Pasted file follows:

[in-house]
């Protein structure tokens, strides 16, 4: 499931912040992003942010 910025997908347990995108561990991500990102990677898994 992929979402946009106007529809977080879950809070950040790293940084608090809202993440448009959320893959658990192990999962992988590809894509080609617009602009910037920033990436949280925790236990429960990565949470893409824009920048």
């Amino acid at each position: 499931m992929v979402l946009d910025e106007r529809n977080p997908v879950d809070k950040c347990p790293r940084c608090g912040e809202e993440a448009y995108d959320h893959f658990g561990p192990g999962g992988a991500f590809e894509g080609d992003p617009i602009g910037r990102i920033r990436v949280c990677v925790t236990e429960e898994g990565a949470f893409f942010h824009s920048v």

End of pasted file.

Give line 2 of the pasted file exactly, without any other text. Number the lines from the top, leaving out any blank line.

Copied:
């Protein structure tokens, strides 16, 4: 499931912040992003942010 910025997908347990995108561990991500990102990677898994 992929979402946009106007529809977080879950809070950040790293940084608090809202993440448009959320893959658990192990999962992988590809894509080609617009602009910037920033990436949280925790236990429960990565949470893409824009920048």